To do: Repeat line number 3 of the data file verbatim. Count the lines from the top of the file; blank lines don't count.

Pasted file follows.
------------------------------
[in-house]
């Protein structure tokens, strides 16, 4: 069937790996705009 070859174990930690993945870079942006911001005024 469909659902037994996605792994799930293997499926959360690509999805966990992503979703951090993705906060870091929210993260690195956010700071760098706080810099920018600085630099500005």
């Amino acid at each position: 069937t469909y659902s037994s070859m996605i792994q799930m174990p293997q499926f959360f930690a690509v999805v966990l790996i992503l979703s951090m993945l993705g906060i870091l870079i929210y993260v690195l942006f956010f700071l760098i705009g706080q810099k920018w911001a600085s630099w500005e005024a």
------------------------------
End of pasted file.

């Amino acid at each position: 069937t469909y659902s037994s070859m996605i792994q799930m174990p293997q499926f959360f930690a690509v999805v966990l790996i992503l979703s951090m993945l993705g906060i870091l870079i929210y993260v690195l942006f956010f700071l760098i705009g706080q810099k920018w911001a600085s630099w500005e005024a």